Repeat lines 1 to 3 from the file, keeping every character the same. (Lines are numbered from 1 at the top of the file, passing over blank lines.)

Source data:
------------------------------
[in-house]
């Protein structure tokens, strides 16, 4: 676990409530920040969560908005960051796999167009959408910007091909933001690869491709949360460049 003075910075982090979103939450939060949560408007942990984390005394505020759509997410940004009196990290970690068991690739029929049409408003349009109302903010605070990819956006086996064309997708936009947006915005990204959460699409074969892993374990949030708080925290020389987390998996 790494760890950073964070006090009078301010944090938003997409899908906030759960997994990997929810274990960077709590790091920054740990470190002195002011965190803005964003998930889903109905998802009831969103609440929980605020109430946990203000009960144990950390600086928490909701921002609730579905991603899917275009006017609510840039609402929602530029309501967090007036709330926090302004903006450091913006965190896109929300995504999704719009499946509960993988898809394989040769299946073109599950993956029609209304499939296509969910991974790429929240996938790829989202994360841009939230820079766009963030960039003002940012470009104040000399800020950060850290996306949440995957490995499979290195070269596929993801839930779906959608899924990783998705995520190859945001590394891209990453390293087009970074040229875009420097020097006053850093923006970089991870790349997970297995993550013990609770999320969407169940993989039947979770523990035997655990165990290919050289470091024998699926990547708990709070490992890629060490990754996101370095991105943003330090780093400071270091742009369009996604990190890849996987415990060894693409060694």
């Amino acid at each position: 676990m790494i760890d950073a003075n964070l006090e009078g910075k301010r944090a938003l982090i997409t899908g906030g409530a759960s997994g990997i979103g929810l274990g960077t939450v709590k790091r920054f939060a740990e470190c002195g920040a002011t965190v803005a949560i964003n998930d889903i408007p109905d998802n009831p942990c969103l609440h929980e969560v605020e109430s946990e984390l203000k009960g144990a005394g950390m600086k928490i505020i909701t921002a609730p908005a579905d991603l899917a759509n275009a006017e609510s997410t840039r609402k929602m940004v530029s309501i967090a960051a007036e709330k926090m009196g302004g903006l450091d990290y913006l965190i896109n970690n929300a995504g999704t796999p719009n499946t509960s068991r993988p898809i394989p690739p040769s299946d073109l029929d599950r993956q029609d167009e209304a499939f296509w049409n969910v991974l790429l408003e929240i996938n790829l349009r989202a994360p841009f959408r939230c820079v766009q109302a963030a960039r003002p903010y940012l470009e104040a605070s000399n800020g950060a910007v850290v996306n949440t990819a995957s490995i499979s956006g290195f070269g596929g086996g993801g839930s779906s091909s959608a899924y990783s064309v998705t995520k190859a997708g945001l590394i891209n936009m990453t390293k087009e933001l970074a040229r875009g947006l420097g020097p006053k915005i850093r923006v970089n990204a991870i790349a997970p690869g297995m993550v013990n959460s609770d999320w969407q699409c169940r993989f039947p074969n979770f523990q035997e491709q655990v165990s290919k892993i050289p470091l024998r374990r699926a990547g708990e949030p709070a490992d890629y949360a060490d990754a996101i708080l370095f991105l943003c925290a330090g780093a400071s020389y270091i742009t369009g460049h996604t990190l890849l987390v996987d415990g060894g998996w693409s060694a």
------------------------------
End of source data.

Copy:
[in-house]
């Protein structure tokens, strides 16, 4: 676990409530920040969560908005960051796999167009959408910007091909933001690869491709949360460049 003075910075982090979103939450939060949560408007942990984390005394505020759509997410940004009196990290970690068991690739029929049409408003349009109302903010605070990819956006086996064309997708936009947006915005990204959460699409074969892993374990949030708080925290020389987390998996 790494760890950073964070006090009078301010944090938003997409899908906030759960997994990997929810274990960077709590790091920054740990470190002195002011965190803005964003998930889903109905998802009831969103609440929980605020109430946990203000009960144990950390600086928490909701921002609730579905991603899917275009006017609510840039609402929602530029309501967090007036709330926090302004903006450091913006965190896109929300995504999704719009499946509960993988898809394989040769299946073109599950993956029609209304499939296509969910991974790429929240996938790829989202994360841009939230820079766009963030960039003002940012470009104040000399800020950060850290996306949440995957490995499979290195070269596929993801839930779906959608899924990783998705995520190859945001590394891209990453390293087009970074040229875009420097020097006053850093923006970089991870790349997970297995993550013990609770999320969407169940993989039947979770523990035997655990165990290919050289470091024998699926990547708990709070490992890629060490990754996101370095991105943003330090780093400071270091742009369009996604990190890849996987415990060894693409060694």
């Amino acid at each position: 676990m790494i760890d950073a003075n964070l006090e009078g910075k301010r944090a938003l982090i997409t899908g906030g409530a759960s997994g990997i979103g929810l274990g960077t939450v709590k790091r920054f939060a740990e470190c002195g920040a002011t965190v803005a949560i964003n998930d889903i408007p109905d998802n009831p942990c969103l609440h929980e969560v605020e109430s946990e984390l203000k009960g144990a005394g950390m600086k928490i505020i909701t921002a609730p908005a579905d991603l899917a759509n275009a006017e609510s997410t840039r609402k929602m940004v530029s309501i967090a960051a007036e709330k926090m009196g302004g903006l450091d990290y913006l965190i896109n970690n929300a995504g999704t796999p719009n499946t509960s068991r993988p898809i394989p690739p040769s299946d073109l029929d599950r993956q029609d167009e209304a499939f296509w049409n969910v991974l790429l408003e929240i996938n790829l349009r989202a994360p841009f959408r939230c820079v766009q109302a963030a960039r003002p903010y940012l470009e104040a605070s000399n800020g950060a910007v850290v996306n949440t990819a995957s490995i499979s956006g290195f070269g596929g086996g993801g839930s779906s091909s959608a899924y990783s064309v998705t995520k190859a997708g945001l590394i891209n936009m990453t390293k087009e933001l970074a040229r875009g947006l420097g020097p006053k915005i850093r923006v970089n990204a991870i790349a997970p690869g297995m993550v013990n959460s609770d999320w969407q699409c169940r993989f039947p074969n979770f523990q035997e491709q655990v165990s290919k892993i050289p470091l024998r374990r699926a990547g708990e949030p709070a490992d890629y949360a060490d990754a996101i708080l370095f991105l943003c925290a330090g780093a400071s020389y270091i742009t369009g460049h996604t990190l890849l987390v996987d415990g060894g998996w693409s060694a």